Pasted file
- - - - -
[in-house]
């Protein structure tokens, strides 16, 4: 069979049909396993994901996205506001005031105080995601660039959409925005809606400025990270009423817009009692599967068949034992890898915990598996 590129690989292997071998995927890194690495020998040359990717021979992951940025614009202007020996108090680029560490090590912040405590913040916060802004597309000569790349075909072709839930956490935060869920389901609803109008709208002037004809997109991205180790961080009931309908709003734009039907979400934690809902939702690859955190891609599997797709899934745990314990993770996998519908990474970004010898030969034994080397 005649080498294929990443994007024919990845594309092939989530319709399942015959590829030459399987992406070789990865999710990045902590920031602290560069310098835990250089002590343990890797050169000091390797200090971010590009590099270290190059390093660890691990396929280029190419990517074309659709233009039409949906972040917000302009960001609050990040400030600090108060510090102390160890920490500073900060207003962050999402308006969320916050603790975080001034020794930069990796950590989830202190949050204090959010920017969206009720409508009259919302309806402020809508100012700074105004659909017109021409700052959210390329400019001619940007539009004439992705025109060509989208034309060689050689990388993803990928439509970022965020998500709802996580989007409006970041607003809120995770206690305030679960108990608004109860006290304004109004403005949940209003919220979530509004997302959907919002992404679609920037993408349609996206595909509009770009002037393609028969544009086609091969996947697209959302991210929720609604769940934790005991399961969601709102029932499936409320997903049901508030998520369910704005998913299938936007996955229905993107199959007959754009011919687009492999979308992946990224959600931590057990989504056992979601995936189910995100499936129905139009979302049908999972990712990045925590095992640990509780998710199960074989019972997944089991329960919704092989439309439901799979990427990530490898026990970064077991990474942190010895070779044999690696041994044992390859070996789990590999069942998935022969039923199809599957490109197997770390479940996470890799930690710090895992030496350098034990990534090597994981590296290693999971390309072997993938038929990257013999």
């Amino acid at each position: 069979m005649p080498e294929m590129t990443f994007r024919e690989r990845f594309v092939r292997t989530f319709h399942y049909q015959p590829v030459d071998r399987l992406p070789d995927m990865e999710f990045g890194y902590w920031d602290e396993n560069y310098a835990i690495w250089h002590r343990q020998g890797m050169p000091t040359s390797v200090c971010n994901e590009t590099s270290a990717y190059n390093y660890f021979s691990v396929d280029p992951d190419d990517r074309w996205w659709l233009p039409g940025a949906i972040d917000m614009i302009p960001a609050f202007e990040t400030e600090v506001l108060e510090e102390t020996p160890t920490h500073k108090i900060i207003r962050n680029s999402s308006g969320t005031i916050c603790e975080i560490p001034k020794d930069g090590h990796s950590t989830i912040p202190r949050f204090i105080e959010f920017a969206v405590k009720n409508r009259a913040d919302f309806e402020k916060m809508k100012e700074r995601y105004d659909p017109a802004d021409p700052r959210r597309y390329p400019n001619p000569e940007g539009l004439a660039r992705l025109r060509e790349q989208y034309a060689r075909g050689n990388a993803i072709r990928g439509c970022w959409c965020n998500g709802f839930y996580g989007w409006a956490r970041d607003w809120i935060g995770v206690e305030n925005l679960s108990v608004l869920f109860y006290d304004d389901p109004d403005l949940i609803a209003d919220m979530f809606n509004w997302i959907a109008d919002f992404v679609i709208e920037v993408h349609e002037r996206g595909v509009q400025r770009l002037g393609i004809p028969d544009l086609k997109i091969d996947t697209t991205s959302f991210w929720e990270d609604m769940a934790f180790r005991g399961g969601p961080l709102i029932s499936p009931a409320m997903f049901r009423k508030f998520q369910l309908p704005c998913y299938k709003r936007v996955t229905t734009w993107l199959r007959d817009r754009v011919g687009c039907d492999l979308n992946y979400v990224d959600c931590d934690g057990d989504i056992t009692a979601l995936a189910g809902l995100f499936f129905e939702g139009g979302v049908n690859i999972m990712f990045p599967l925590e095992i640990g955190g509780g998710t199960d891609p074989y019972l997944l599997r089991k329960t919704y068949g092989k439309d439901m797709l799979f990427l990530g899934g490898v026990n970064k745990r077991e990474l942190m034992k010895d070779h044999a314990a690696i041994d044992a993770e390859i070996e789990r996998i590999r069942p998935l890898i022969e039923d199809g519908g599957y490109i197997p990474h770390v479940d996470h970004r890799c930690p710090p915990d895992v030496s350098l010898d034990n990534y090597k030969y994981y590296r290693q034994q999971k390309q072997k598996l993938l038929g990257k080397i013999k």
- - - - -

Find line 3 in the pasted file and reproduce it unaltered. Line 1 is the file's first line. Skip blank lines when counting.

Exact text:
């Amino acid at each position: 069979m005649p080498e294929m590129t990443f994007r024919e690989r990845f594309v092939r292997t989530f319709h399942y049909q015959p590829v030459d071998r399987l992406p070789d995927m990865e999710f990045g890194y902590w920031d602290e396993n560069y310098a835990i690495w250089h002590r343990q020998g890797m050169p000091t040359s390797v200090c971010n994901e590009t590099s270290a990717y190059n390093y660890f021979s691990v396929d280029p992951d190419d990517r074309w996205w659709l233009p039409g940025a949906i972040d917000m614009i302009p960001a609050f202007e990040t400030e600090v506001l108060e510090e102390t020996p160890t920490h500073k108090i900060i207003r962050n680029s999402s308006g969320t005031i916050c603790e975080i560490p001034k020794d930069g090590h990796s950590t989830i912040p202190r949050f204090i105080e959010f920017a969206v405590k009720n409508r009259a913040d919302f309806e402020k916060m809508k100012e700074r995601y105004d659909p017109a802004d021409p700052r959210r597309y390329p400019n001619p000569e940007g539009l004439a660039r992705l025109r060509e790349q989208y034309a060689r075909g050689n990388a993803i072709r990928g439509c970022w959409c965020n998500g709802f839930y996580g989007w409006a956490r970041d607003w809120i935060g995770v206690e305030n925005l679960s108990v608004l869920f109860y006290d304004d389901p109004d403005l949940i609803a209003d919220m979530f809606n509004w997302i959907a109008d919002f992404v679609i709208e920037v993408h349609e002037r996206g595909v509009q400025r770009l002037g393609i004809p028969d544009l086609k997109i091969d996947t697209t991205s959302f991210w929720e990270d609604m769940a934790f180790r005991g399961g969601p961080l709102i029932s499936p009931a409320m997903f049901r009423k508030f998520q369910l309908p704005c998913y299938k709003r936007v996955t229905t734009w993107l199959r007959d817009r754009v011919g687009c039907d492999l979308n992946y979400v990224d959600c931590d934690g057990d989504i056992t009692a979601l995936a189910g809902l995100f499936f129905e939702g139009g979302v049908n690859i999972m990712f990045p599967l925590e095992i640990g955190g509780g998710t199960d891609p074989y019972l997944l599997r089991k329960t919704y068949g092989k439309d439901m797709l799979f990427l990530g899934g490898v026990n970064k745990r077991e990474l942190m034992k010895d070779h044999a314990a690696i041994d044992a993770e390859i070996e789990r996998i590999r069942p998935l890898i022969e039923d199809g519908g599957y490109i197997p990474h770390v479940d996470h970004r890799c930690p710090p915990d895992v030496s350098l010898d034990n990534y090597k030969y994981y590296r290693q034994q999971k390309q072997k598996l993938l038929g990257k080397i013999k």